Expansion Holds The Key

Updated: Dec 22 2002, 05:30am hrs
The cement industrys performance during the quarter to September 2002 has not been impressive. But cement major JK Corps bottomline of Rs 8.4 crore (loss of Rs 31.6 crore) during the quarter may give the impression of a big turnaround in the fortunes of the company. The performance is strictly comparable to the corresponding quarter of the previous year as the company has given the figures excluding the working of the divested JK Paper Mills.

A close look at the results reveals that the impressive turnaround owes mainly to other income of Rs 15 crore (Rs 5 crore), that includes profit on sale of investments, dividends and provisions written back. Moreover, while the company has taken credit of Rs 4.8 crore for unrealised gains on investments (provision for diminution at Rs 15 crore), it has not provided for the decline in the value of long-term strategic investments. The non-provision for shortfall in recovery of certain debts and advances is also not a healthy practice even though the company has initiated appropriate recovery actions.

Even if bottomline gains are attributed to higher other income, higher operating profit at Rs 6.4 crore (Rs 4.8 crore) shows that the company has done exceptionally well despite an eight per cent drop in cement prices. JK Corp raised cement output by 17.6 per cent to 23.1 lakh million tonne (mt) and pushed up its sales volume to offset the fall in price realisation. Consequently, sales (excluding excise) moved up 8.1 per cent to Rs 94.4 crore.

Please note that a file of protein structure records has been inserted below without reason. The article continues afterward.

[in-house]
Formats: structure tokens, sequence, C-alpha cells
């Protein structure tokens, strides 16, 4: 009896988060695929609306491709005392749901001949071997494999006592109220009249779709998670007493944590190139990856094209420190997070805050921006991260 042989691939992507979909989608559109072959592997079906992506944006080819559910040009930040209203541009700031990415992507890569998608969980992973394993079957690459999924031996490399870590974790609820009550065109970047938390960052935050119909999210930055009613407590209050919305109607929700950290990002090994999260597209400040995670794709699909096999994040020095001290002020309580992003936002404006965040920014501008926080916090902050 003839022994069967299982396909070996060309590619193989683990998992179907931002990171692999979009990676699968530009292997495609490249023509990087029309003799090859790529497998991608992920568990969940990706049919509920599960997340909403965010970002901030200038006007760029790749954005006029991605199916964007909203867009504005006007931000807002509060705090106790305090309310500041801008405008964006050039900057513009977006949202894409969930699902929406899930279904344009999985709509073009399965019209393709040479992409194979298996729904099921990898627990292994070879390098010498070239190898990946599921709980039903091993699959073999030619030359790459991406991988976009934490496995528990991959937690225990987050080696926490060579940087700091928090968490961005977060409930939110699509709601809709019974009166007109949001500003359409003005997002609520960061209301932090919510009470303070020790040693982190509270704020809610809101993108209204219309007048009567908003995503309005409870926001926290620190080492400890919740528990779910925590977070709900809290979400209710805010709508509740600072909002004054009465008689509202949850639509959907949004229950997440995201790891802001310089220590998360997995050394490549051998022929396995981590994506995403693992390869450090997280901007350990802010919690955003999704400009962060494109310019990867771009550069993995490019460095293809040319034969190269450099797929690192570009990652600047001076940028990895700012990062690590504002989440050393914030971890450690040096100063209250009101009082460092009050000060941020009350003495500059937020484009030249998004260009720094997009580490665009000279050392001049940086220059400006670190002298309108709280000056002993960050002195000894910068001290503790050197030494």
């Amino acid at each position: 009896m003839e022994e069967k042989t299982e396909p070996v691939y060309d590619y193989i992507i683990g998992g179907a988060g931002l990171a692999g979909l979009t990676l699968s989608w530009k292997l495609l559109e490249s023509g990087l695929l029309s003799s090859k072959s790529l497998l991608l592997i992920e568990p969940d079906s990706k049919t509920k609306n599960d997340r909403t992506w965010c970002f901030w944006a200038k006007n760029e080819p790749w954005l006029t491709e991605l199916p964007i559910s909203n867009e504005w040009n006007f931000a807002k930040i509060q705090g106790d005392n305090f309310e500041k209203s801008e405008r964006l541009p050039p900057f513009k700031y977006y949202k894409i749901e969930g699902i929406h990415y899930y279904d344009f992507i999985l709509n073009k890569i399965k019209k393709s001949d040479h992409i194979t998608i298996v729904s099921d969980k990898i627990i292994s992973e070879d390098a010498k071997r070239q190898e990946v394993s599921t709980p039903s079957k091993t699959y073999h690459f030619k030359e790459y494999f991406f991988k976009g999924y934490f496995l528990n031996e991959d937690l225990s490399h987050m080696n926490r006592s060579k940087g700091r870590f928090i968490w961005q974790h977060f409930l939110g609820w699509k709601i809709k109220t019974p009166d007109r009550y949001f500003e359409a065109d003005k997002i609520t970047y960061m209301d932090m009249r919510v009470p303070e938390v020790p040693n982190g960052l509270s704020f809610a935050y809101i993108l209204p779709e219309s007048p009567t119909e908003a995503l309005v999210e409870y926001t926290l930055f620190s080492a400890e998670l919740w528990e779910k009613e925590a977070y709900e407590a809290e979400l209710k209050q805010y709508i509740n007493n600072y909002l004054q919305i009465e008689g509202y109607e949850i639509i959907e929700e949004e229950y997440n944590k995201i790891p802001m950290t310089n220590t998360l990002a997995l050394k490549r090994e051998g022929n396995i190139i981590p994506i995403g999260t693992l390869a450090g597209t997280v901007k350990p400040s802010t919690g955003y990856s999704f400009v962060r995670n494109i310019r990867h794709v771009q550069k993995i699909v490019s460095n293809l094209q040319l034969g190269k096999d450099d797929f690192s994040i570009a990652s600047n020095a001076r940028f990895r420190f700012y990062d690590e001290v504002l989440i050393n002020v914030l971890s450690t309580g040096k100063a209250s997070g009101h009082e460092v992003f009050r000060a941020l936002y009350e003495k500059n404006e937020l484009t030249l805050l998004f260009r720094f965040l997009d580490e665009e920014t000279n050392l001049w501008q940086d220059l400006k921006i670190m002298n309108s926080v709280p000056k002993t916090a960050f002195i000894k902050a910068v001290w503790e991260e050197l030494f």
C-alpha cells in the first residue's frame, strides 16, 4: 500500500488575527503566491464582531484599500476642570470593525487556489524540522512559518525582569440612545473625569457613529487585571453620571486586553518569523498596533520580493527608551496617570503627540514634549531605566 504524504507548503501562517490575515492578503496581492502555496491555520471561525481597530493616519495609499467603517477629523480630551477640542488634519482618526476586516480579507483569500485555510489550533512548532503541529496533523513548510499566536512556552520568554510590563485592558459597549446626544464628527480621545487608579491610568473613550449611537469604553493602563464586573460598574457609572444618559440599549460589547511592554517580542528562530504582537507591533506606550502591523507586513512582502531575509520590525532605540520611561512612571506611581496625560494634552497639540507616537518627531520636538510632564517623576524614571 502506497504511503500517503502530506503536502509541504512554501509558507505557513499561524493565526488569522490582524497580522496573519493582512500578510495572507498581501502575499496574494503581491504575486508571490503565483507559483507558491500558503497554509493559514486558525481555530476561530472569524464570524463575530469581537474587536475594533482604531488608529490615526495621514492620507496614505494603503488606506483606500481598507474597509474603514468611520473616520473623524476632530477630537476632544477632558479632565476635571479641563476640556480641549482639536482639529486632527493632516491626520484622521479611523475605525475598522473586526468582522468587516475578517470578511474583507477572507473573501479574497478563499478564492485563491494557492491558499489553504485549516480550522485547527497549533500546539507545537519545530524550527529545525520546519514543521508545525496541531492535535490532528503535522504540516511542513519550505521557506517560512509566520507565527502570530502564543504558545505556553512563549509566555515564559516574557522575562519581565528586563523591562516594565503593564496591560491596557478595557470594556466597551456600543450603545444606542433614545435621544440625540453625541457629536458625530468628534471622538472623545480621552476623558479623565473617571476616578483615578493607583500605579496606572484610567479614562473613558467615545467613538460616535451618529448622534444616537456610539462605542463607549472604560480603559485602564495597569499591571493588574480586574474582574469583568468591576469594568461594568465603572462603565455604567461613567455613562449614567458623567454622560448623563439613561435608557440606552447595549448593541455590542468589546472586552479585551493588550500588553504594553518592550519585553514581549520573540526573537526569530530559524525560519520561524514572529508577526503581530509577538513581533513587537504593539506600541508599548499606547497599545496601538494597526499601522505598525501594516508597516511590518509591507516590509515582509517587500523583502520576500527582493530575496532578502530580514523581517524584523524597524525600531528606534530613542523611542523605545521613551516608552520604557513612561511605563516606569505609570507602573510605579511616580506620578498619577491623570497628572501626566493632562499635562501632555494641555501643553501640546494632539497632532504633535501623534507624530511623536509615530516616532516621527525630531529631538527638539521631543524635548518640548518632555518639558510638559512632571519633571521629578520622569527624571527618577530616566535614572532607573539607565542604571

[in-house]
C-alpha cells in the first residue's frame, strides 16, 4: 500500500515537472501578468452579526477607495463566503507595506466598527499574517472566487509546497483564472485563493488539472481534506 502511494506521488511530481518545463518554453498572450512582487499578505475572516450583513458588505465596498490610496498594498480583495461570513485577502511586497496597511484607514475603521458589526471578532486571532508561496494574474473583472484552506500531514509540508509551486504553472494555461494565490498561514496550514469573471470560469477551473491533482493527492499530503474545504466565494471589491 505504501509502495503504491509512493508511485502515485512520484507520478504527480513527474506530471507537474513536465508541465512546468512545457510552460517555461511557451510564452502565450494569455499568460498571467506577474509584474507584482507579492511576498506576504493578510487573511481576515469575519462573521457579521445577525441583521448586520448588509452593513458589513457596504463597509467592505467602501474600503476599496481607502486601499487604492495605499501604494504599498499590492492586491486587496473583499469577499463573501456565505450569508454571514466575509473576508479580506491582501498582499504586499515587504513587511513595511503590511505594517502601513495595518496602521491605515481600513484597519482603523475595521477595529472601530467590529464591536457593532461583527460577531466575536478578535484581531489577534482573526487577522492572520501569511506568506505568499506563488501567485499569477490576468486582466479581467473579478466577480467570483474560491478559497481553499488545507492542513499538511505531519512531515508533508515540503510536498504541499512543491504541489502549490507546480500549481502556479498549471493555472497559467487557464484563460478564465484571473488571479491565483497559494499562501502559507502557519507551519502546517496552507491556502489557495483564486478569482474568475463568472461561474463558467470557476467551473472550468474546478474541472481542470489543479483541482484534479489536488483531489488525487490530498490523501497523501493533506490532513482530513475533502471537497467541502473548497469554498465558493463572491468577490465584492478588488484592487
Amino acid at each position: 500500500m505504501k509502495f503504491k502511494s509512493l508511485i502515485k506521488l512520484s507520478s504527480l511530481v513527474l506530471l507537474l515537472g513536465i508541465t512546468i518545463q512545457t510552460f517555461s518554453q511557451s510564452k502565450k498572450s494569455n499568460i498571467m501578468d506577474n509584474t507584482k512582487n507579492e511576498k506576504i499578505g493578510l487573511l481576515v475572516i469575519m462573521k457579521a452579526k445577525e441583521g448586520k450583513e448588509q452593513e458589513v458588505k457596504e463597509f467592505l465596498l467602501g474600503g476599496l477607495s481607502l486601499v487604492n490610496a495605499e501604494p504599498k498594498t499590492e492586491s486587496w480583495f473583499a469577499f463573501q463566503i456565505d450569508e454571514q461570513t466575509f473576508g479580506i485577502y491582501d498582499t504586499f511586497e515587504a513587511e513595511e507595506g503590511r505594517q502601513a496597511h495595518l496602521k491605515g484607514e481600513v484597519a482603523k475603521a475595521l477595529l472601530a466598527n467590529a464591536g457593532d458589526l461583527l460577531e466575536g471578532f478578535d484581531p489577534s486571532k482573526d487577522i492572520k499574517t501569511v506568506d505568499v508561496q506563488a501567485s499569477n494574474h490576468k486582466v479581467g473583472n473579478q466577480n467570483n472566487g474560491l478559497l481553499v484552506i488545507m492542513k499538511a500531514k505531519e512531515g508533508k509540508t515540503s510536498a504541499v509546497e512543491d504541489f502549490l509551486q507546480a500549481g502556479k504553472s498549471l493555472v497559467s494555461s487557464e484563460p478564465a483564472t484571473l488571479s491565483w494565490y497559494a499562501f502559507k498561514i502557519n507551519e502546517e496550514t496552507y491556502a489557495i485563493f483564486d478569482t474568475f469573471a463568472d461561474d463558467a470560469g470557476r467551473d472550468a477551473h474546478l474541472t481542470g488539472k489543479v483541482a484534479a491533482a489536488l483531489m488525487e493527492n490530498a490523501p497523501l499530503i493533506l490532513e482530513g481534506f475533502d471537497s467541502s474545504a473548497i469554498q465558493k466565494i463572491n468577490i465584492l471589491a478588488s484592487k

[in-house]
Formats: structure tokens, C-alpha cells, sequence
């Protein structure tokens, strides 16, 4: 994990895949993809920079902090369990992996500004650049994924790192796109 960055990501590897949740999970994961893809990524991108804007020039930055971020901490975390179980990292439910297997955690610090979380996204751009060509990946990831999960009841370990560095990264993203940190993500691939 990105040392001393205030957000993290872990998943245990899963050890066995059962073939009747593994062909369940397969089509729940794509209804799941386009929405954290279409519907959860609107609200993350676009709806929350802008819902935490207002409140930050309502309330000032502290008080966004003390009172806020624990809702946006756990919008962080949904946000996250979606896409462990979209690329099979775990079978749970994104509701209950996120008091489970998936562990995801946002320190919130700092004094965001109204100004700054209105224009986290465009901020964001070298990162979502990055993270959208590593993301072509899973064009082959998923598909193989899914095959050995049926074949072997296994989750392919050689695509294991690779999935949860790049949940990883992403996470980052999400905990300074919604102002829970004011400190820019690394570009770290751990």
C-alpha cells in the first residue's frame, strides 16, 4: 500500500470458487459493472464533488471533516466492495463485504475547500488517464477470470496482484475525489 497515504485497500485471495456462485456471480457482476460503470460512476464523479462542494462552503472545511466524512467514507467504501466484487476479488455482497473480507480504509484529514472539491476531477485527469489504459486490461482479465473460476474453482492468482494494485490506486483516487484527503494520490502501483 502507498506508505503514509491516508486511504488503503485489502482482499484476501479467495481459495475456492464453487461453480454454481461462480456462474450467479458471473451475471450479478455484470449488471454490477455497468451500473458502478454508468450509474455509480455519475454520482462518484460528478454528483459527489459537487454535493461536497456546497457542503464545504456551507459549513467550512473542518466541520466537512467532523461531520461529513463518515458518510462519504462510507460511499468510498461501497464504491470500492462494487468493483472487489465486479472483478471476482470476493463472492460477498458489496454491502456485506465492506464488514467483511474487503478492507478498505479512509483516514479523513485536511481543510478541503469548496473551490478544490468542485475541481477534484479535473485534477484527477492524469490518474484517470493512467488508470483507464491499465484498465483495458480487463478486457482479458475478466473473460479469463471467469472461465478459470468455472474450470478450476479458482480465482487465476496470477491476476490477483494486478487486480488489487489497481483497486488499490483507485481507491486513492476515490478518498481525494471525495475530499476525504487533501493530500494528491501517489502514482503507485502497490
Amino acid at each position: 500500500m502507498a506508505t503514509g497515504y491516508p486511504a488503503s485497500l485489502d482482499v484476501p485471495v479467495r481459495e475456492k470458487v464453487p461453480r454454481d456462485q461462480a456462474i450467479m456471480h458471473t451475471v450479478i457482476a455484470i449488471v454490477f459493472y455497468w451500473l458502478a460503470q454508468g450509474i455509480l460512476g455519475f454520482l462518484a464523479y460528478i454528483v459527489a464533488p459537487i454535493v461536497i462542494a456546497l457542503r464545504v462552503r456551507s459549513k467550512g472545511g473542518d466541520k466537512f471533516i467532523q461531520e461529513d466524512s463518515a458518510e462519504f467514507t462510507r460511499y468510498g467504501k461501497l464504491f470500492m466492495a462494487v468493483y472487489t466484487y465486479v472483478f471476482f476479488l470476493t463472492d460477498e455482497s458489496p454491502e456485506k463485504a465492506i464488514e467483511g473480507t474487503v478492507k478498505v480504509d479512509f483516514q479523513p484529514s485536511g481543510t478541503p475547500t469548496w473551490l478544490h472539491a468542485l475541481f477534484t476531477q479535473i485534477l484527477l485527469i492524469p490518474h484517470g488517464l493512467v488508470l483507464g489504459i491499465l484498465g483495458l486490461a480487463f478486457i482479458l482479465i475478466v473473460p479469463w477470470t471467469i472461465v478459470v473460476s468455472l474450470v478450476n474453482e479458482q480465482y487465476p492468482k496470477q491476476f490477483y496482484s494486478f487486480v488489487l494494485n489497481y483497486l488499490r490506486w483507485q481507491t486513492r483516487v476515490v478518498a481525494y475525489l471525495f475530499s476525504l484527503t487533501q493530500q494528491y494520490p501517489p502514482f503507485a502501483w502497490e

Raw material consumption was lower at 13.6 per cent of sales (14.9 per cent), but power and fuel was up at Rs 35.4 crore (Rs 28.9 crore) because of higher production. A noteworthy achievement is a 10.5 per cent reduction in transport cost to Rs 16.5 crore despite higher sales volume. OPM inched up to 6.8 per cent (5.5 per cent). Interest cost almost halved to Rs 5.7 crore (Rs 10.4 crore) due to prudent working capital management and restructuring of debt burden. Depreciation declined to Rs 12.4 crore (Rs 16.2 crore).

During the quarter, the JK group froze its plan to merge its two cement companies, JK Corp and JK Udaipur Udyog. JK Udaipur Udyog has one cement plant in Udaipur, Rajasthan, which is old and has been closed for some time now. If the merger had taken place, it would have dragged down the valuation of JK Corp.

Instead of the merger, the group is now concentrating on the expansion process of Lakshmi Cement, the cement division of JK Corp. It is proposed to increase the cement making capacity by 5-6 lakh tonne through brownfield expansion at its Sirohi Road plant in Rajasthan. This will take installed capacity to around 2.8 million tonne. Besides that, the group is also contemplating putting up a greenfield project.

The capacity expansion is necessary as the size will play even more important part in the cement industry once the consolidation phase gathers momentum.